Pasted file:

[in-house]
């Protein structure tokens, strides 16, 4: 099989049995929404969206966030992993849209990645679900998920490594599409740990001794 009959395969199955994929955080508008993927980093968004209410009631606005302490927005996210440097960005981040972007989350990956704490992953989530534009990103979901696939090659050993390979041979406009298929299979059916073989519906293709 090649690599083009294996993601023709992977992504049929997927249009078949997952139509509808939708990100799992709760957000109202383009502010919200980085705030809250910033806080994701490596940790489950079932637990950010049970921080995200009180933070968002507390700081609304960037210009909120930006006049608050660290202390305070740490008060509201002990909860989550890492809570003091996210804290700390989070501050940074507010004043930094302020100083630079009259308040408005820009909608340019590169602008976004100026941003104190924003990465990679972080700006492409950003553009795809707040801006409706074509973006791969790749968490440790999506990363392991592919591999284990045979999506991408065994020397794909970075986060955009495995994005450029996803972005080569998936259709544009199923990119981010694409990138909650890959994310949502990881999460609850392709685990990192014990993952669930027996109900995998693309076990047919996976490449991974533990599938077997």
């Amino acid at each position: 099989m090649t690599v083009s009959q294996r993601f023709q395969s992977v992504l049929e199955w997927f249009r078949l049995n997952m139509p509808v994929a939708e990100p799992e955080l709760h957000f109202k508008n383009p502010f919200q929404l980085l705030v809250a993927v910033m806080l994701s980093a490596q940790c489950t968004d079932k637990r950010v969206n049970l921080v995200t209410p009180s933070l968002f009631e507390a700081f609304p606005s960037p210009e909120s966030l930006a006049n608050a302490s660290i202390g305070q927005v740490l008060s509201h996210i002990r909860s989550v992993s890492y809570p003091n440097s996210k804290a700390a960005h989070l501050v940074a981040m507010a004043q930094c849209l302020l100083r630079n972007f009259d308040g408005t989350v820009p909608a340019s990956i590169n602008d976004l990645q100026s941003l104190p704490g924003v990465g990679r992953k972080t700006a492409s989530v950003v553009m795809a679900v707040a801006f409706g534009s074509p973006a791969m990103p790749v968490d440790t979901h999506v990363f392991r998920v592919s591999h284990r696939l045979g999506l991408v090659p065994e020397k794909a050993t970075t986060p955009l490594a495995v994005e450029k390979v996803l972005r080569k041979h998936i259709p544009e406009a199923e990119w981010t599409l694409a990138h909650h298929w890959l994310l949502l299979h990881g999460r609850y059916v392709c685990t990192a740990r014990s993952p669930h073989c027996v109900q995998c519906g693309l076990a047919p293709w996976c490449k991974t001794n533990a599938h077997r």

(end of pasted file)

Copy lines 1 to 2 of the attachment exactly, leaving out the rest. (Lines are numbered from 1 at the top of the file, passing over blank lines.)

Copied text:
[in-house]
């Protein structure tokens, strides 16, 4: 099989049995929404969206966030992993849209990645679900998920490594599409740990001794 009959395969199955994929955080508008993927980093968004209410009631606005302490927005996210440097960005981040972007989350990956704490992953989530534009990103979901696939090659050993390979041979406009298929299979059916073989519906293709 090649690599083009294996993601023709992977992504049929997927249009078949997952139509509808939708990100799992709760957000109202383009502010919200980085705030809250910033806080994701490596940790489950079932637990950010049970921080995200009180933070968002507390700081609304960037210009909120930006006049608050660290202390305070740490008060509201002990909860989550890492809570003091996210804290700390989070501050940074507010004043930094302020100083630079009259308040408005820009909608340019590169602008976004100026941003104190924003990465990679972080700006492409950003553009795809707040801006409706074509973006791969790749968490440790999506990363392991592919591999284990045979999506991408065994020397794909970075986060955009495995994005450029996803972005080569998936259709544009199923990119981010694409990138909650890959994310949502990881999460609850392709685990990192014990993952669930027996109900995998693309076990047919996976490449991974533990599938077997």